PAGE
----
Meeting 1 – AIM

The first meeting of EDIT took place on Friday 1st of May, in the Board Room at AIM. In attendance were, Tim Binns – New State Entertainment, Max Bloom – Concept Music, Chris Goss – Hospital Records, Michael Fuller – AIM, Remi Harris – AIM, Ralph Lawson – 2020 Recordings, Sharon Matheson – AIM (Minutes), Trevor McNamee – Jalapeno Records, Mike Monday, Dave Philpot – Skint, Peter Pritchard – Nukleuz (Chair), Chris Rodwell – Cr2 Records, Will Saul – Simple Records and Ben Watt – Buzzin’ Fly.

The meeting set out the reasons for the founding of EDIT and the need for a dance committee as the first genre-based committee within AIM. All attendees were invited to share their goals, concerns for the dance industry and any ideas for rules or agenda points.

It was suggested that the point of the committee was to produce achievable goals, to be met within a suitable time period and that ideas from members were to be welcomed rather than treated as a threat. The committee reasoned that they could use AIM’s experience as a representative body to support the dance community as a whole, and that EDIT can front deals and disagreements, or deal with any issues as a collective rather than as individuals.

It can also strive to establish a level playing field for all labels, big or small, and that every member should be proud to be a part of EDIT, share in the collective success and that education should be part of the committee’s remit.

The committee also derived a collective set of ideas that should be goals for EDIT:

1) To compete with the larger players in the dance industry.
2) Improving income for dance independents
3) Improving exposure of dance music. Including increased access to public, via DJs / Heads of music / communities.
4) To cut costs and increase competitiveness.
5) To ensure there is a high standard of business practice which will increase chance of retaining artists and partners
6) To share beneficial information and to learn about new models being practiced by the most successful labels.
7) To avoid the effects of any future distribution collapse
8) To ensure revenue collected is going to the right place (e.g. collecting societies).
9) To encourage labels to join collecting societies to ensure labels maximum income from royalties.

There were also suggested rules put in place for committee members, such as No self-promotion, all members should display good attendance, subjects that divide the committee should be excluded, and that good working practice and solidarity should be shown.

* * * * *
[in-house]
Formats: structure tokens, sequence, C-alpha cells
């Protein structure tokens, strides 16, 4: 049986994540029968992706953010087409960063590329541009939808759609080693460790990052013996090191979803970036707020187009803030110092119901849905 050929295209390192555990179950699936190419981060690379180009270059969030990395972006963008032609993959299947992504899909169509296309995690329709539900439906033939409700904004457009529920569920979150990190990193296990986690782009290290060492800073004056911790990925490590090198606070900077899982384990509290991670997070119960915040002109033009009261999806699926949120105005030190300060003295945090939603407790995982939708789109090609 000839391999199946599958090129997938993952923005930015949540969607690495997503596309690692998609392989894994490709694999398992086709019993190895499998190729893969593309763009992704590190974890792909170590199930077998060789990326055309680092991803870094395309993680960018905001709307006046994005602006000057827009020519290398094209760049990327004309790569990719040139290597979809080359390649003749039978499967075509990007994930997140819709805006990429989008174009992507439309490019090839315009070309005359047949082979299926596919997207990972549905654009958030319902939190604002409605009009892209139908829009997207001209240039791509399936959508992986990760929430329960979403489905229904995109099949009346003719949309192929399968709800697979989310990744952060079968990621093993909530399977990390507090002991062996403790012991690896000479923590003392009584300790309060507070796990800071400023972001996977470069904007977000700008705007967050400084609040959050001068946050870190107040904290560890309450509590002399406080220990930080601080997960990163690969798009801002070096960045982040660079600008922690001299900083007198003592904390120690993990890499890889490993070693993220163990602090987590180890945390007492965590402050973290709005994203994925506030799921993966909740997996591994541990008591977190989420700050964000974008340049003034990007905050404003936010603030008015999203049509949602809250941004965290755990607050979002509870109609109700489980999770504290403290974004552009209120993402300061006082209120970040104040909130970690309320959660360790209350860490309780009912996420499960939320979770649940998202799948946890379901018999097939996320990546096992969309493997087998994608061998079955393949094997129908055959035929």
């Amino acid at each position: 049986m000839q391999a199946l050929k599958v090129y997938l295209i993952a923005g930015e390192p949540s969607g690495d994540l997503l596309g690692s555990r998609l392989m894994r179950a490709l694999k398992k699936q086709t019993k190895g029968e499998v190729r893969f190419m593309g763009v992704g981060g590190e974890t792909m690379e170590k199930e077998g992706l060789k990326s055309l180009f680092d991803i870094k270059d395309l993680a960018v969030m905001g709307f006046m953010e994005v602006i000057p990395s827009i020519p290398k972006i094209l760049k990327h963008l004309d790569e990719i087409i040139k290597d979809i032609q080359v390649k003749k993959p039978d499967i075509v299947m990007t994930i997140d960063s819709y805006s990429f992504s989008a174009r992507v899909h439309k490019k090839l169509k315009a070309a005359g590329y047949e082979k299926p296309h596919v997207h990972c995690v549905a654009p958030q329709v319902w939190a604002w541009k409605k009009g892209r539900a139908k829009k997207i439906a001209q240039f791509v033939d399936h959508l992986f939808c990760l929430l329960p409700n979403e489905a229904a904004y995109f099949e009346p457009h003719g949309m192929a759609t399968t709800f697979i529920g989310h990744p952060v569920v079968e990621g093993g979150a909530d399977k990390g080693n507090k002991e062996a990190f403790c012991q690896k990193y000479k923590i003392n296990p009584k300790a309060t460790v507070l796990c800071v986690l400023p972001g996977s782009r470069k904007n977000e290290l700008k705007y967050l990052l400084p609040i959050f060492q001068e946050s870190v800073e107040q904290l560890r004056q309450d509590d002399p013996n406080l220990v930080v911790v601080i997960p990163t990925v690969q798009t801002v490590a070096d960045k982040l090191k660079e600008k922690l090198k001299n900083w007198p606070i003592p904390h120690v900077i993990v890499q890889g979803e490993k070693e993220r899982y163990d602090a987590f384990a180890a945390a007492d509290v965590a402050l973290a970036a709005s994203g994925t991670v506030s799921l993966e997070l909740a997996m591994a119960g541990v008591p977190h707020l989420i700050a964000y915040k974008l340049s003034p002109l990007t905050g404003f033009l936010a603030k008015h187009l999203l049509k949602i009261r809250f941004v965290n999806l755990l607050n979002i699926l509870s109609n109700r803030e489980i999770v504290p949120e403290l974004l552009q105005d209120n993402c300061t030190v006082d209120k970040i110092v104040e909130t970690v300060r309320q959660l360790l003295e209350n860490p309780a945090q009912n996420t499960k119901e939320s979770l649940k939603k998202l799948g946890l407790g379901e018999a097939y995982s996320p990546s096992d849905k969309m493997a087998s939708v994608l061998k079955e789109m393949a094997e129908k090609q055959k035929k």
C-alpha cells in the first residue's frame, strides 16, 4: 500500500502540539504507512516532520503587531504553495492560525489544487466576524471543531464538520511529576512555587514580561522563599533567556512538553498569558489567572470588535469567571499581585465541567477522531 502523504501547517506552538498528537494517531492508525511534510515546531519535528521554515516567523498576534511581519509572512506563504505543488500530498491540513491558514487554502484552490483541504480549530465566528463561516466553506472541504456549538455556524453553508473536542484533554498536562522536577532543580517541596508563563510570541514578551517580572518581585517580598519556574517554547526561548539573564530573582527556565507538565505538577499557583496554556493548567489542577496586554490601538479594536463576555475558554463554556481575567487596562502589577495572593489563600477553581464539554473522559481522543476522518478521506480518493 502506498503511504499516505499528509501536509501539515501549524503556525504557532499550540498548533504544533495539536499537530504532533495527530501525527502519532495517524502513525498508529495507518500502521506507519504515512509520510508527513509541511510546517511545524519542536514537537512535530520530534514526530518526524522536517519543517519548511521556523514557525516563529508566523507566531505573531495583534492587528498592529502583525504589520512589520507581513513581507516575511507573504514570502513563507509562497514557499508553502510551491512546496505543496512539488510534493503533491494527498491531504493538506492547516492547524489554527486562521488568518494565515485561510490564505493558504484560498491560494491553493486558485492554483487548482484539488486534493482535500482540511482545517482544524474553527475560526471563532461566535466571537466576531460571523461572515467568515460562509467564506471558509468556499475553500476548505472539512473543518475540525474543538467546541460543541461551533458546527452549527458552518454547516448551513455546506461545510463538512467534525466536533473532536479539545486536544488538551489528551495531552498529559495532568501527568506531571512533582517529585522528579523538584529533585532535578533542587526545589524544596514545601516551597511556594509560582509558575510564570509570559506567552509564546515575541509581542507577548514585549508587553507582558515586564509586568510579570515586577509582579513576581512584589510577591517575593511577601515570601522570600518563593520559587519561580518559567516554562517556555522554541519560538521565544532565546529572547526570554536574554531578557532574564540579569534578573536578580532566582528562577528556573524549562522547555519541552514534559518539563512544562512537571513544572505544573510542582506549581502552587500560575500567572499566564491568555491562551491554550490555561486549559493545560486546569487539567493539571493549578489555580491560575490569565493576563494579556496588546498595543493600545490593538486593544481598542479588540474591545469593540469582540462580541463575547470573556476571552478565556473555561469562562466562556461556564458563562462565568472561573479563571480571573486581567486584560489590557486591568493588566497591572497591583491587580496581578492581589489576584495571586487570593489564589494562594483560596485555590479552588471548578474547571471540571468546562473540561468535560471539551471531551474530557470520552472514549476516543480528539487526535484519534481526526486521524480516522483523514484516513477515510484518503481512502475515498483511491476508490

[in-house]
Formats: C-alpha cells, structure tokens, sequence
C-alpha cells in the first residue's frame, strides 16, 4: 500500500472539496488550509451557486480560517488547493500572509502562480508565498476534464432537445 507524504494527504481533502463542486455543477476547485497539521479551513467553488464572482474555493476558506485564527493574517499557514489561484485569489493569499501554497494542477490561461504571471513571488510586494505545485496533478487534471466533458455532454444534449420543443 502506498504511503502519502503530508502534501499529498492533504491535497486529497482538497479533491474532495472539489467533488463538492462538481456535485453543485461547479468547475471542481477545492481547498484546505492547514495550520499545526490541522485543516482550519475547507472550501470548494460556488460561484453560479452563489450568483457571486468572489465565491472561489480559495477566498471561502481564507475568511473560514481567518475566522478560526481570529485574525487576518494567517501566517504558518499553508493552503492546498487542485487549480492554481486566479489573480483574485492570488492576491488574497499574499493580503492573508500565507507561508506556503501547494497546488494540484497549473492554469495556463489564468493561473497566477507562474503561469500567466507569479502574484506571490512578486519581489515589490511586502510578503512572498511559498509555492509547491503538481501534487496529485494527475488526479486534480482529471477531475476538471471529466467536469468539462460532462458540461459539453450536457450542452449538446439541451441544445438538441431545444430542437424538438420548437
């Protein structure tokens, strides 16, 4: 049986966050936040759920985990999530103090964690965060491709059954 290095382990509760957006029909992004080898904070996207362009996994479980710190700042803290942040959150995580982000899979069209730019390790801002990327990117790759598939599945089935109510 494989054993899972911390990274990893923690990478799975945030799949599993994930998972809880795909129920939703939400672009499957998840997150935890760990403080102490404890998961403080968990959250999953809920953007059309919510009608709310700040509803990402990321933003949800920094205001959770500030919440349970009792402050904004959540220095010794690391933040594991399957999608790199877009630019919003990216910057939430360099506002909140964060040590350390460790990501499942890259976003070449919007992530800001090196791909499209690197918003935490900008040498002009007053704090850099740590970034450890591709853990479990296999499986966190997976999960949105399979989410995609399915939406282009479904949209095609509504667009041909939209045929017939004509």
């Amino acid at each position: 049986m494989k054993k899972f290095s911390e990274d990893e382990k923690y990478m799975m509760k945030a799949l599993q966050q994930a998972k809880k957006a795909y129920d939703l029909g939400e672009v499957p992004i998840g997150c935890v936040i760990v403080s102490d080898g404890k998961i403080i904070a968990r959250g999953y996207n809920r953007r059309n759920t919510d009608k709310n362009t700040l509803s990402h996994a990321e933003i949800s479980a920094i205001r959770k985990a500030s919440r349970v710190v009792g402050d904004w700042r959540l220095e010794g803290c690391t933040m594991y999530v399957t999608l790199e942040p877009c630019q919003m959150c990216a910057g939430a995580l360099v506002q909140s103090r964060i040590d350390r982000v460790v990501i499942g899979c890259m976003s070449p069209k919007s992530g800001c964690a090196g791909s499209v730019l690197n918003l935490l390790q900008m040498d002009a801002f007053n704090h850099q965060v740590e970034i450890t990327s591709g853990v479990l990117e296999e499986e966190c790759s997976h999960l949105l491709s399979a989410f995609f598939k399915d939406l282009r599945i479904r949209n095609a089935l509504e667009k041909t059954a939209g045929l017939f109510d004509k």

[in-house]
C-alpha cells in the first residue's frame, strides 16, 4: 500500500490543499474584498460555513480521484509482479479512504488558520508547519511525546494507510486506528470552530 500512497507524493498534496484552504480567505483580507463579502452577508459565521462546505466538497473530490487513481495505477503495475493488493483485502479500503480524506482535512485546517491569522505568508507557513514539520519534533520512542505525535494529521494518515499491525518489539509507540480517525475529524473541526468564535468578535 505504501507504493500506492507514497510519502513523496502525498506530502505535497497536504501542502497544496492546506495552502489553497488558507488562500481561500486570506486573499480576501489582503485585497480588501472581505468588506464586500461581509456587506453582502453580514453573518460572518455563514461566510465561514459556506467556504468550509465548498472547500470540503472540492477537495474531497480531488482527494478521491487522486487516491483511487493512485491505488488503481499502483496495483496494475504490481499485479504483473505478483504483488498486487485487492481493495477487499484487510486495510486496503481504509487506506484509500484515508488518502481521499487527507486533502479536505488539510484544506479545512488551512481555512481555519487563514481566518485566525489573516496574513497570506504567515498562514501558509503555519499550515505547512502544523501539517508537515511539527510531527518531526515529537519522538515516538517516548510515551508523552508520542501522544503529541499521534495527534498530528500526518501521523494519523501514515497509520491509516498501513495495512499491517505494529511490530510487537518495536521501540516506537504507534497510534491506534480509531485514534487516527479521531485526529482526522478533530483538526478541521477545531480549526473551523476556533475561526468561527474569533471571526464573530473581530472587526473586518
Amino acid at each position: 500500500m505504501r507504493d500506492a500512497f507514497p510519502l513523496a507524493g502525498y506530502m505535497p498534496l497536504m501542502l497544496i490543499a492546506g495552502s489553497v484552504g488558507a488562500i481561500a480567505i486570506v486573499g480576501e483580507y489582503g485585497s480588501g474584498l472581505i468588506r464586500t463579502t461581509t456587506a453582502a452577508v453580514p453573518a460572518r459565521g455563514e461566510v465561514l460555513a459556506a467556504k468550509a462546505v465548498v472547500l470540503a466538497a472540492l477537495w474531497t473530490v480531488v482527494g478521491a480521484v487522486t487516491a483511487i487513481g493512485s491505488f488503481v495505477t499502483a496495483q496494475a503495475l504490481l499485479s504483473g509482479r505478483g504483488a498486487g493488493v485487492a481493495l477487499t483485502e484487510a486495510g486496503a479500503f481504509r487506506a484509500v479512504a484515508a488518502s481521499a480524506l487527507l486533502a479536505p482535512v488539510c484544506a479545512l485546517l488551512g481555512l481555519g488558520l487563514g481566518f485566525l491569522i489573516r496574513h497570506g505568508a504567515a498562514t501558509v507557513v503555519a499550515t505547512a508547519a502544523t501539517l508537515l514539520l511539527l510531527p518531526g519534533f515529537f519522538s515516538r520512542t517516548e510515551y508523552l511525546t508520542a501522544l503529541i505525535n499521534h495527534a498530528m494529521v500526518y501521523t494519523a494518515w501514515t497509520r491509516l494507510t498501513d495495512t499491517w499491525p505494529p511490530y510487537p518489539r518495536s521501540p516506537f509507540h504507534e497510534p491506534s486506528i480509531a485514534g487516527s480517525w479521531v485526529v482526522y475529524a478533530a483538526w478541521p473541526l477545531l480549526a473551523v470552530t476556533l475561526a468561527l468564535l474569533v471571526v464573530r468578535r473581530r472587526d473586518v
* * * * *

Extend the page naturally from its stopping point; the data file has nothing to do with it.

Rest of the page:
What followed were a number of discussions that dealt with initial problems that the attendees felt faced the committee and the dance industry.

Members – A discussion on which labels/individuals should be invited to attend. Whether bigger players would be beneficial, an ‘opt in/opt out’ options system, and membership of AIM.

Collecting societies
– PPL/PRS, importance of members showing maximum proffesionalism when providing information to collecting societies.

Data collection
– DJs noting tracks played out for submission to PPL highlighted as a major concern. Multiple suggestions, such as noting tracks, ‘Black Box’ system and Twitter apps.

– Highlighted problems of Russian sites, and that the promotional period is when labels are worst hit by piracy. Merlin explained by Michael Fuller and Max Bloom. Labels urged to log releases with the BPI anti-piracy unit.

Other subjects discussed included the problems of illegal downloads immediate availability (compared to a scheduled release date), and that Radio 1 DJs are willing to play tracks illegally.

Beatport was also discussed, particularly in relation to their exclusion from chart sales, and that OCC are not taking on solutions at this time. iTunes also came up in a discussion over the Compilation rules that they currently employ.

The issue of physical product sales and distribution costs also arose, with the consensus that physical product sales and that distributors are becoming obsolete as a result.

The booming Mobile industry was also a point of discussion, and the use of digital aggregators that take a large amount of money away from labels, and the suggestion from Tim Binns that mobile providers could make the software available for labels to deal with them directly.

Accountancy was a major concern for the attendees, discussing how the a la carte system is problematic, there is no standardisation of metadata, that PIAS accountancy is proving extremely problematic and that if a particular system is used, there is worry that the company providing the system may one day collapse and all information is lost.

In relation to the goal of providing an educational platform for labels and DJs a discussion took place on what education is required.

Full minutes of the meeting are available on request – email electronicdanceindependence(at)

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